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  • What is BJJ?
    BJJ (Brazilian Jiu Jitsu) is a martial art and combat sport deriving from Judo. It originated in Brazil in the early 20th century, and was popularized in the US and Europe following the success of BJJ fighter Royce Gracie in the first UFC mixed martial arts events in the 90s. Like in Judo, the traditional uniform is a sturdy cloth jacket and trousers called a gi, with the jacket held closed by a belt. Also, the focus is on grappling techniques rather than strikes. Unlike Judo, BJJ also has a no gi variant, and the emphasis is on ground techniques rather than throws (though throws are still a part of the art). BJJ also has a wider range of trained ground techniques, with more submissions being legal under the sport rules.
  • Do I need to be fit to start BJJ?
    No. BJJ will help you get fit. Being in good shape helps to be successful in competition and sparring, but training BJJ is a great way to lose weight and get in shape. Fitness and strength is an advantage in any combat sport, but it is by no means essential to have before starting.
  • BJJ is a sport?
    Yes. There is an organization called the IBJJF who run some high profile competitions in both gi (with Judo style uniform) and no gi. The IBJJF is a private company, but in some respects functions as a governing body for the sport. They run the most prestigious gi competitions (in particular the world championship), and they maintain a list of athletes and their IBJJF approved ranks to control registration for these. They also run no gi competitions, which are also prestigious, but not as much as their gi competitions. There is also an organization called ADCC who run no gi competitions (in particular the ADCC world championship, which is the most prestigious no gi competition). ADCC competitions are not specifically BJJ, and athletes from any other grappling arts can enter their competitions, but BJJ athletes typically dominate the results. There are also many smaller competitions run by independent organizations. Most smaller competitions use minor modifications of IBJJF rules in the gi, and some variation of ADCC or IBJjF rules in no gi.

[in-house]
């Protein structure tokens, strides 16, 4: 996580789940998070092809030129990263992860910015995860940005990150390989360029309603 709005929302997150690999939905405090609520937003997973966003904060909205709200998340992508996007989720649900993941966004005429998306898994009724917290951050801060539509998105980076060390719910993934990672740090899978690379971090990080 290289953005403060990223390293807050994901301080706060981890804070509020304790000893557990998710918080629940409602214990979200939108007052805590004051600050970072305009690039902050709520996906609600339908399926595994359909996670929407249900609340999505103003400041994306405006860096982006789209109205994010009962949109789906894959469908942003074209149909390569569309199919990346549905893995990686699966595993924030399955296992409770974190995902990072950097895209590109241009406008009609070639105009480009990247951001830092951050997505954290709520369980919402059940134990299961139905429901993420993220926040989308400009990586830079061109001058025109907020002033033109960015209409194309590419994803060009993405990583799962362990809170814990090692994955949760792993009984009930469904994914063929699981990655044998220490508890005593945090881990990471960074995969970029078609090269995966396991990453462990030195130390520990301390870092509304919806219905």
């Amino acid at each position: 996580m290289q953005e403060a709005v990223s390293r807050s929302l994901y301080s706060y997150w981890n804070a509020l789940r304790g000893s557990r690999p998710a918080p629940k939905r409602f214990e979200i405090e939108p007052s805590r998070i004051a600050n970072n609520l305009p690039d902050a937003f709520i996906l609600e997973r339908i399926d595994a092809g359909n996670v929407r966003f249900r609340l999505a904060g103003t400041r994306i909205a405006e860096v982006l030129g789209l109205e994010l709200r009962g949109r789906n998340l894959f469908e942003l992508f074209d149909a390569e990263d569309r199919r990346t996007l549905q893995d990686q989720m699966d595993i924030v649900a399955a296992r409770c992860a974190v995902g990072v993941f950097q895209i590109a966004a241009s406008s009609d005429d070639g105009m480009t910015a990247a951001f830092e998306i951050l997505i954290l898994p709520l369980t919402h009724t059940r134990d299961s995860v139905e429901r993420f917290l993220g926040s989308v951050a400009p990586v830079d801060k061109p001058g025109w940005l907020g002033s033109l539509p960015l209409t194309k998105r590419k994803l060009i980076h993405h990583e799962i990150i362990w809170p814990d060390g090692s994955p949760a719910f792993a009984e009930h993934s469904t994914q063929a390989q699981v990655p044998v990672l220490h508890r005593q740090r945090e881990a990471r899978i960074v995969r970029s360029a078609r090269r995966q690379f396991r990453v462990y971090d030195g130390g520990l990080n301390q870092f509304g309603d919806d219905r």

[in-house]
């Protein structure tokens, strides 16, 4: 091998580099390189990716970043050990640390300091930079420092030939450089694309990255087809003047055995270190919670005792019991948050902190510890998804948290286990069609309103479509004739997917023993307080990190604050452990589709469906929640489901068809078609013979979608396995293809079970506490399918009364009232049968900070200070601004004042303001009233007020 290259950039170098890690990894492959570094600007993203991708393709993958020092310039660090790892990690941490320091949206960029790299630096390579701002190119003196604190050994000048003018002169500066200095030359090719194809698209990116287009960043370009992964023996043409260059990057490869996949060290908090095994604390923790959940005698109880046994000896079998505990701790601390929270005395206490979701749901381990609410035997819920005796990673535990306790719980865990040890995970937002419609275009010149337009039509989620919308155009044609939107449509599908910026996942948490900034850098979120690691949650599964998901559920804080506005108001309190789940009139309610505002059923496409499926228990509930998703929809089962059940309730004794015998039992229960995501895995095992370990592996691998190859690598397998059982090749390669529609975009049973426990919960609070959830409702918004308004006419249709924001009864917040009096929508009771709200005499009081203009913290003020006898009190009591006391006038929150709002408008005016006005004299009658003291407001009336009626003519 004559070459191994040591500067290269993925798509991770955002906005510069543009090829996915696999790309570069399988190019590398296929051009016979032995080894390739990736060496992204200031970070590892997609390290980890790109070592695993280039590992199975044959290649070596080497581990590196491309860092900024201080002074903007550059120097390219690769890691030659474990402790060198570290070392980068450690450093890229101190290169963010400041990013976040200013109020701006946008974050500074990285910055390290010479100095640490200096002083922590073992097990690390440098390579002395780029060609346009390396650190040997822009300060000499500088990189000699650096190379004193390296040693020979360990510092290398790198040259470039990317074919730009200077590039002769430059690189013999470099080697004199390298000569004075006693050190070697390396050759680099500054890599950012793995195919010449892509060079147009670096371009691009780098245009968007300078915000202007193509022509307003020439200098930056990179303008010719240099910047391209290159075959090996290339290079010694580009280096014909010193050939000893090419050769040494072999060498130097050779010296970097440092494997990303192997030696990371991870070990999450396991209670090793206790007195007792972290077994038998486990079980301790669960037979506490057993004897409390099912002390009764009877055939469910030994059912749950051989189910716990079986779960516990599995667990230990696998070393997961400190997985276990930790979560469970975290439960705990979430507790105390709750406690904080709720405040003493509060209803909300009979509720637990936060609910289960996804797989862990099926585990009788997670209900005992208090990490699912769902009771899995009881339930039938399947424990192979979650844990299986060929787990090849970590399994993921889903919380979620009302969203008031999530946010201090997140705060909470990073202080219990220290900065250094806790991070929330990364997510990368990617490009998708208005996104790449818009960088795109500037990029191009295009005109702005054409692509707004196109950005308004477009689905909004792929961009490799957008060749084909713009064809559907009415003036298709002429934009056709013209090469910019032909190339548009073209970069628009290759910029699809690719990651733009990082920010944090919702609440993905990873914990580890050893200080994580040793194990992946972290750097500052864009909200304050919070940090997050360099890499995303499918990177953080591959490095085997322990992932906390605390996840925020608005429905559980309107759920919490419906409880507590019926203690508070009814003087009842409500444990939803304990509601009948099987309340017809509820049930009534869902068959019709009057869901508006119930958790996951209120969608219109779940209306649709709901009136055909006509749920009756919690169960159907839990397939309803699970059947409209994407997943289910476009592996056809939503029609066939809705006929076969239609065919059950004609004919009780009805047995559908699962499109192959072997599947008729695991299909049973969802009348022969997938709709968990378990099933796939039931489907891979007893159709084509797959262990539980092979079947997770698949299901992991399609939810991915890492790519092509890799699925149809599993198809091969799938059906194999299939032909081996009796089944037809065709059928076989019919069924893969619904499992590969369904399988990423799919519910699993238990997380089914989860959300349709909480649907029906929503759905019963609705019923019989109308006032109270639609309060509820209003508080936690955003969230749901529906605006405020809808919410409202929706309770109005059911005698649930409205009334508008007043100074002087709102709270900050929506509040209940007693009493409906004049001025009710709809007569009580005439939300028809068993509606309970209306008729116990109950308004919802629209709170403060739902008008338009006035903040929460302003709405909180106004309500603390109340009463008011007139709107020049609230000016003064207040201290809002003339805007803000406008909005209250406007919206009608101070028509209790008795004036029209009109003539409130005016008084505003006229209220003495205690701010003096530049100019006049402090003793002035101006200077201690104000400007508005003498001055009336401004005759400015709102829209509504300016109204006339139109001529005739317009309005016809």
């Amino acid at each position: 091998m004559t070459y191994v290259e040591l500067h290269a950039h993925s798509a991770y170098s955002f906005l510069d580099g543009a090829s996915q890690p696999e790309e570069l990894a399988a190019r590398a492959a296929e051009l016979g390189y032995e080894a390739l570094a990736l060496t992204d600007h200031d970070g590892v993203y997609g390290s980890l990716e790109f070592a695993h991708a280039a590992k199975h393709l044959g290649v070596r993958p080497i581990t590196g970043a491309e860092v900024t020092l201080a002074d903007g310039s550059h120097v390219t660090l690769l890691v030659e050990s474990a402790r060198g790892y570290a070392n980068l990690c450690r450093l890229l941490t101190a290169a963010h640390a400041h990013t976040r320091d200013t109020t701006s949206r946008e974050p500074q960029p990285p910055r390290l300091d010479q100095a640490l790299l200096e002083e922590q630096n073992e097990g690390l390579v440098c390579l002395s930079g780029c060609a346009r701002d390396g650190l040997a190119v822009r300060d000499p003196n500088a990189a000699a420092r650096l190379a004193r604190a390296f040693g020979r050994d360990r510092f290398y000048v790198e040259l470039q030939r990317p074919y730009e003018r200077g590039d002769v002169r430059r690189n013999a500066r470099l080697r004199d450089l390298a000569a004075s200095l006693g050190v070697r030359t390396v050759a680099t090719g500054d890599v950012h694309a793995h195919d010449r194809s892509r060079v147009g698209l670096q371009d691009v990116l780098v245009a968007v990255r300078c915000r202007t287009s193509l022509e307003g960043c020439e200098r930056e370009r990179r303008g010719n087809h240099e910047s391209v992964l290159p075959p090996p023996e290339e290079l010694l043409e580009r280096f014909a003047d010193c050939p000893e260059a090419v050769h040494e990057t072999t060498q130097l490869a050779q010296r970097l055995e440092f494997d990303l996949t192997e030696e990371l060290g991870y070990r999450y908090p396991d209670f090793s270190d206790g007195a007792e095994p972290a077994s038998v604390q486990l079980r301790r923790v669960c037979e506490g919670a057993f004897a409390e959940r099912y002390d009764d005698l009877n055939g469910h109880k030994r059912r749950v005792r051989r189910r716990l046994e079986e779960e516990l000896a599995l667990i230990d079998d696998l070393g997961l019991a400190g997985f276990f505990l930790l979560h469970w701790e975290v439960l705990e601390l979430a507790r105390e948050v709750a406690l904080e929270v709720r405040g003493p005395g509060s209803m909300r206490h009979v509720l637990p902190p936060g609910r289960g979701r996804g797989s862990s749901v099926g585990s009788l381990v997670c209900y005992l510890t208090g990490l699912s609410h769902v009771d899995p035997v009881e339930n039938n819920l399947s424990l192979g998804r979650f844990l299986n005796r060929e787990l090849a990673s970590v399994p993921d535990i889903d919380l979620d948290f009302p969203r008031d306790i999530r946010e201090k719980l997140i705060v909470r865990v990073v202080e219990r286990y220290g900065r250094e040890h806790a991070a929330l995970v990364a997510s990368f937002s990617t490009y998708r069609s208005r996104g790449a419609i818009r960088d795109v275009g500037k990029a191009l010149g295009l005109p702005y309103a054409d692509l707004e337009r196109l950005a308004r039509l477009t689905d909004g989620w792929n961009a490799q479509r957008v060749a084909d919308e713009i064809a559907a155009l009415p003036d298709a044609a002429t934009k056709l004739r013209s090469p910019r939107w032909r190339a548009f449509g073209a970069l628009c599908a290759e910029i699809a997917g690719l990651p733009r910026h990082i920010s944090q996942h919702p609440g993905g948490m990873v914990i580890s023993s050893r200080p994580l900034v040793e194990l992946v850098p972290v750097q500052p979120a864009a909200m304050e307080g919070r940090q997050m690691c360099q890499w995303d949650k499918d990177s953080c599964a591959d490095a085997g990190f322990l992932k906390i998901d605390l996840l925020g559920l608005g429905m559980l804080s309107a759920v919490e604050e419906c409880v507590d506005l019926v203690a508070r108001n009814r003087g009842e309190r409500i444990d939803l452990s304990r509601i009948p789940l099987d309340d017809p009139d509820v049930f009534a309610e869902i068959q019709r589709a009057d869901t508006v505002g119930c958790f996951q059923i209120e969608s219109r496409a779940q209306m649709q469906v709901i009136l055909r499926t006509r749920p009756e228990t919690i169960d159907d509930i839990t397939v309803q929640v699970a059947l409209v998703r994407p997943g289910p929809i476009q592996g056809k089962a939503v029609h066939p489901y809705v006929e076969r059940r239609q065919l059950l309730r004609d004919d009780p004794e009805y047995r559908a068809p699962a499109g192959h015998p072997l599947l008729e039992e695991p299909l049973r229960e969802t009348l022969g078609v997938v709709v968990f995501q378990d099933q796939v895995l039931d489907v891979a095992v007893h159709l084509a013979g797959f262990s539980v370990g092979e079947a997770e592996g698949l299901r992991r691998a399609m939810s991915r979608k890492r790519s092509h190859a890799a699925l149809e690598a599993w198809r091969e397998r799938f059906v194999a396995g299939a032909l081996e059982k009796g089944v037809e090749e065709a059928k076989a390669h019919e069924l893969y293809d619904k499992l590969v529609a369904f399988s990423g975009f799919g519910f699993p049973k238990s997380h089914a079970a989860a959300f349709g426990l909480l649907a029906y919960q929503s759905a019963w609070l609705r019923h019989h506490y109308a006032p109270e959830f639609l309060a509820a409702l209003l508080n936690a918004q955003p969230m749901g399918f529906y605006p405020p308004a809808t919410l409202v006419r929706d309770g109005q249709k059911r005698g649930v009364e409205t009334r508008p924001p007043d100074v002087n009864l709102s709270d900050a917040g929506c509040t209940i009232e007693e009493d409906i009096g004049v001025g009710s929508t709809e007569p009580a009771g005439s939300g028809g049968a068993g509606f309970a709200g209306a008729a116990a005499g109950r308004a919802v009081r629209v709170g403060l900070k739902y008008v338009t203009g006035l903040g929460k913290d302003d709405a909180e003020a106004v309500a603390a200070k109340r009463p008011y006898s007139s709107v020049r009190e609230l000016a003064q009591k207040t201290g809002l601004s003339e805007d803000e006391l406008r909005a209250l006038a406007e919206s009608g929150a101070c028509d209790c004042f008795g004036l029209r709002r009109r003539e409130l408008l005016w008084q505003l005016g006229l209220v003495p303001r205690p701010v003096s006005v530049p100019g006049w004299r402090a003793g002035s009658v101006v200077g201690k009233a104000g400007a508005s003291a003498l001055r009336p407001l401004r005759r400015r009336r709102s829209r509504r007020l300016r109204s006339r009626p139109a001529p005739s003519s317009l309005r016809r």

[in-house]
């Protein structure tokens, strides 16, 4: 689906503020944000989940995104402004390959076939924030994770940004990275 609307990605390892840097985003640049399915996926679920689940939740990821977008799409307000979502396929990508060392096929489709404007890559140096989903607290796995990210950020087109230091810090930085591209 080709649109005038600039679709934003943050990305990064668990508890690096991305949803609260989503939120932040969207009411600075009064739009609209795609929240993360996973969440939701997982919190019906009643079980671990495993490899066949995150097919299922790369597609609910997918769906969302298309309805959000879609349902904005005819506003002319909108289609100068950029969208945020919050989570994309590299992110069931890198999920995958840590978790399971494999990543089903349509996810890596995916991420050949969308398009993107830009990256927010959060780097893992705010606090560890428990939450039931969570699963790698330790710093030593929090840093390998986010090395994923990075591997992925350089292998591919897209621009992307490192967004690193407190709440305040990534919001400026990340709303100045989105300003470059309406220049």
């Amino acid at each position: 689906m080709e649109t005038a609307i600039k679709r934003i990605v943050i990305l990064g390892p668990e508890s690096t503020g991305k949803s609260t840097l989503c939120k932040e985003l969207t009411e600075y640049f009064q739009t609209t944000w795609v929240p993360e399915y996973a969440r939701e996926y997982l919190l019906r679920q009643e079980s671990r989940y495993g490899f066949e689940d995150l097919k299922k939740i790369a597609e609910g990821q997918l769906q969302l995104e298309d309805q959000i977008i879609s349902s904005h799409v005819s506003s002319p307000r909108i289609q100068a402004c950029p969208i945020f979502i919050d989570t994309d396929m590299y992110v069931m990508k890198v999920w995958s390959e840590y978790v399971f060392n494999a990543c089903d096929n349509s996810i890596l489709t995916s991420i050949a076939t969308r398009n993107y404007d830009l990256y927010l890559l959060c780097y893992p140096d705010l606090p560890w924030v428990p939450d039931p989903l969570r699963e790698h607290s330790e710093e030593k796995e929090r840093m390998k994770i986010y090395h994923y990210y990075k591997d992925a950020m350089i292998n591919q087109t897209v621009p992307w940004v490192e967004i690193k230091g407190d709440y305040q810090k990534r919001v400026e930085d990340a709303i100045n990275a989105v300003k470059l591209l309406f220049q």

• What are the rules of the sport of BJJ?
    The exact rules vary according to the organization putting on the competition, but they all have several things in common. First, there is no striking, only grappling, which starts on the feet and continues on the ground if one athlete throws the other or chooses to sit down into what is called a guard position in BJJ terminology. There is no way to win by pin or by takedown, but if one athlete forces the other the other to 'tap out' or 'submit' to a submission hold, they immediately win the match. If there is no submission during the match, in most competitions the winner will be decided based on points scored for various actions during the course of the match. Which submission holds are legal depends on the organization running the event and the experience level of the competitors. But typically arm locks and strangles will be legal, along with some basic leg locks, with more leg attacks becoming legal as the athletes progress through the ranks. In no gi, gripping the clothes is against the rules.
  • What is 'tapping out'?
    In sport BJJ, the ideal is to win by putting the other athlete into a submission hold of some kind. This is a position like an armlock or a strangle where, if the attacker followed through with the technique, the defender would suffer an injury such as a broken arm, or go unconscious. In a position like this, the defender should 'submit'. Traditionally this is signified by tapping on the attacker's body, or on the mat. Ideally this tapping is done with the hands, but can also be done with the legs if the hands are not able to move. I also recommend tapping verbally by saying 'tap!' loudly, to leave no doubt, as sometimes physical tapping can be confused with defensive movements. It is an important principal of BJJ that the tap must be respected. In other words, if someone taps while you are sparring you must stop what you are doing, even if you don't think they are in danger. Always respect the tap!
  • I'm new to BJJ, what class should I attend?
    We have fundamentals classes for both gi and no gi on the schedule. These are intended to provide an overview of the most important positions and concepts in BJJ. These classes are designed for beginners, and we recommend that people new to grappling come to some of these first if they can, but if this is not possible they are also welcome to attend the general classes. These are mixed level, so not everything in them will be aimed at beginners, but there should be something for everyone.
  • What should I wear to my first class?
    If you are coming to a no gi class you should wear something like shorts and a t-shirt. You should avoid zippers and buckles, and your clothes should be loose enough to move around in comfortably. Be warned that there's a lot of rolling around and waving legs in BJJ, so you don't want your clothes to be so loose that there's a risk of various body parts falling out of them. If you're coming to a gi class then we have should uniforms we can lend you (no charge). Let us know in advance and we can make sure we have one available in your size.
  • I already have a gi/rashguard/whatever from my old gym, can I wear it?
    Yes sure. We don't care.
  • Do I need to do anything else to prepare for my first class?
    Be clean and make sure you have short trimmed fingernails and toenails. Make sure your training clothes are clean too. BJJ is a close contact activity. Don't be stinky.